Flashcards in Chapter 5 SAC Deck (19)
Explain the need for civil law.
To restore parties to their original position thought the enforcement of human rights.
Explain how courts form new laws.
1. Setting a precedent.
- Court makes a decision that is the first of its kind.
- Ratio decidendi (Reason for the decision).
- Precedent must be followe by lower courts in the hierarchy (Binding precedent)
- Precedent from courts in other states can be persuasive (allowing the judge to choose whether or not to follow the decision).
2. Statutory Interpretation.
- Process by which a judge clarifies of interprets the laws written by Parliament.
Judge-made law, made by statutory interpretation.
Laws made by Parliament.
When judges decide on the meaning and application of the words or terms in an Act to resolve a dispute before the court.
Doctrine of Precedent.
The common law principle by which the decisions of higher courts in a hierarchy are binding on lower courts in the same hierarchy where the material facts are similar.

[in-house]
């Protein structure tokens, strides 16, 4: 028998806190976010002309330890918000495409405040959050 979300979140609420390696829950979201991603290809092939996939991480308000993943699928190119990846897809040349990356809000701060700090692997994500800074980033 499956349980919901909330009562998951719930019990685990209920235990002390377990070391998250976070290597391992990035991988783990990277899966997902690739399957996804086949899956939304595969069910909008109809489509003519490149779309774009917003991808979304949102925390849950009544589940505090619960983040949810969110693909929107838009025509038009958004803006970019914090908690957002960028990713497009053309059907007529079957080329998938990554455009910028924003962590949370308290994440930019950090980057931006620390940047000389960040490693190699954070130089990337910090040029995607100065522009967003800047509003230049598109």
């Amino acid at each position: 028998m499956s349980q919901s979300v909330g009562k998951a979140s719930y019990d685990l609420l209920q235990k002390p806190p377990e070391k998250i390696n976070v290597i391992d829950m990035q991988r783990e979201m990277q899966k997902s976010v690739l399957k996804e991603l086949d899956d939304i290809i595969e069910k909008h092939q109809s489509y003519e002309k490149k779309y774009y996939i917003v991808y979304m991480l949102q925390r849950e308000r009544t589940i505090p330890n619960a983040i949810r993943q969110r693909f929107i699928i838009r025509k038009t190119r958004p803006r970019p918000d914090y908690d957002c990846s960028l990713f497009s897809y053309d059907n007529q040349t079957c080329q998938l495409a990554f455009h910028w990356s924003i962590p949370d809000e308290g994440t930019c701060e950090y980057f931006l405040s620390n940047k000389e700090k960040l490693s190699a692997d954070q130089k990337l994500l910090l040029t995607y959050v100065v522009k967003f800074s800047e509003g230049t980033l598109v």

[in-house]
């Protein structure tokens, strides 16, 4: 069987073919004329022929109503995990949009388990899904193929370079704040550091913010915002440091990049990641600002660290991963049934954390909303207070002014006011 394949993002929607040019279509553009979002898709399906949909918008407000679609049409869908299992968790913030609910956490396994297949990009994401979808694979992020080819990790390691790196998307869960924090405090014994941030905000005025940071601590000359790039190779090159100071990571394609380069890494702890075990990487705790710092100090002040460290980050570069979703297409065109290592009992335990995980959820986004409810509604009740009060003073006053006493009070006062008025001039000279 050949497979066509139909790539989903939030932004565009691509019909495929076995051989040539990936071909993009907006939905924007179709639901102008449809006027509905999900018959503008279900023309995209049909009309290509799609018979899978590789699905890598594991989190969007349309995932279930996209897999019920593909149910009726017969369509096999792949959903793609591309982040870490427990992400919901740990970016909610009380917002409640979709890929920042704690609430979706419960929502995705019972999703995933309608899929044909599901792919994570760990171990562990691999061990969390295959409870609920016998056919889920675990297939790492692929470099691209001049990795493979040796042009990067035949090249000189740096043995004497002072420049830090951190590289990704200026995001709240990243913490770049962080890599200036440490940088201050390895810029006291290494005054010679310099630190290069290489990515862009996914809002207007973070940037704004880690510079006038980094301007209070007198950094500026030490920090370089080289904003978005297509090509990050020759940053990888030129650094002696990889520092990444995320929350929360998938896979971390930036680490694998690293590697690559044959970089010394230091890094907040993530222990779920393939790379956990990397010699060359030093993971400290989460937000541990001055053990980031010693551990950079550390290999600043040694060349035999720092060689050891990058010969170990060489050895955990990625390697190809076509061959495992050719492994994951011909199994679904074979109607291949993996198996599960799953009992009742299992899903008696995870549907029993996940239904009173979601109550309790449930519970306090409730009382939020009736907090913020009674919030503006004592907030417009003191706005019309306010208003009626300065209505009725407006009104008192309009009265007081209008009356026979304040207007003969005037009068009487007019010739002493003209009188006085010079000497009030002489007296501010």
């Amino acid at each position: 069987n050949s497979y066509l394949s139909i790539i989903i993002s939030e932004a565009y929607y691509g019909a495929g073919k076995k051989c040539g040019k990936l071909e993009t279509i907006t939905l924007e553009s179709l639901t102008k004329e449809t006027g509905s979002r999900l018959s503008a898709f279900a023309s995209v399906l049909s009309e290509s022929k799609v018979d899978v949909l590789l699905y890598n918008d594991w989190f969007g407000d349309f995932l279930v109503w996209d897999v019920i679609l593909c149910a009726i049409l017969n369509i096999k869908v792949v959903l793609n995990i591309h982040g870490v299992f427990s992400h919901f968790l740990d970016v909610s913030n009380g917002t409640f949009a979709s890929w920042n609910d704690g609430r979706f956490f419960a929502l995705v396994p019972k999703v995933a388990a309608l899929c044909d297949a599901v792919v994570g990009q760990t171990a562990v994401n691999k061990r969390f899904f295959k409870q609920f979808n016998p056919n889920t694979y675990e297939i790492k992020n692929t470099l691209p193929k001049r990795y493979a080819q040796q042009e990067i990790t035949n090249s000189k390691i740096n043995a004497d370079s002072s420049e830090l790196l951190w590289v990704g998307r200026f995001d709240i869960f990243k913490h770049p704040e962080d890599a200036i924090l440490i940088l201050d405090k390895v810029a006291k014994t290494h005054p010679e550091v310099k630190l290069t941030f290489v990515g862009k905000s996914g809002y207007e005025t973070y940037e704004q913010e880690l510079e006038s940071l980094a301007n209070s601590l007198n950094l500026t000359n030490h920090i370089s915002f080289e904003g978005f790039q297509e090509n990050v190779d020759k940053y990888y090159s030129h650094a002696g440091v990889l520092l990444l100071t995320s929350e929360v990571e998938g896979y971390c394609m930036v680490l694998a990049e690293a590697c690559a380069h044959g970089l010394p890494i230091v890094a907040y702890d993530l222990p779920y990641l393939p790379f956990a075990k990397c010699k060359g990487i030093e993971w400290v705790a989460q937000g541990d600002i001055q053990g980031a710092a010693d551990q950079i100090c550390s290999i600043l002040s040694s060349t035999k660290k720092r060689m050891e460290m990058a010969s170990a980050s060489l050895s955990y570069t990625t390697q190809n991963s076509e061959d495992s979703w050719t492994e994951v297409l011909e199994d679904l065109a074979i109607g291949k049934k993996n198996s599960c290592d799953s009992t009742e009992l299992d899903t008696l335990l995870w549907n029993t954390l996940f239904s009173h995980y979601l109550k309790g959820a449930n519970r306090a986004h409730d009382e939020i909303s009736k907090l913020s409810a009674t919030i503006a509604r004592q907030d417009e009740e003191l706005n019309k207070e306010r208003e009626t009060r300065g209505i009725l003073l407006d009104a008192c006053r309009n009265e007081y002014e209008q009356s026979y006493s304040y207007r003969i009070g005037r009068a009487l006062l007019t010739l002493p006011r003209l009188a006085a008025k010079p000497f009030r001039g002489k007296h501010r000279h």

IF COMMON LAW AND STATUTE LAW CONFLICT, STATUTE LAW PREVAILS.
A court decision that is followed by another court lower in the hierarchy.
Reason for a decision - directly form precedent.
Statements made that do not form a 'ratio decidendi' but may be persuasive - statements made by judge on points of law.
To stand by what has been decided - Courts are bound to stand by the decisions of higher courts in the same hierarchy in like cases.
A decision of a higher court that must be followed by lower courts in the same hierarchy.
A decision of another court, which is influential but not binding.
Explain the 'neighbour principle'.
A person must take reasonable care to avoid acts and omissions that can reasonably be foreseen as likely to injure their 'neighbours'; that is, the people who would be closely and directly affected by their acts and omissions.
List the four ways to develop or avoid earlier precedents.
Where a higher court hears a case on appeal and decides that the lower court had wrongly decided the case, it will reverse the decision.
When a higher court decides not to follow the decision of a lower court in a previous cases, the higher court is said to overrule the earlier decision.
Where a judge in a court refuses to follow an earlier decision of another judge at the same level, they are said to have disapproved the decision.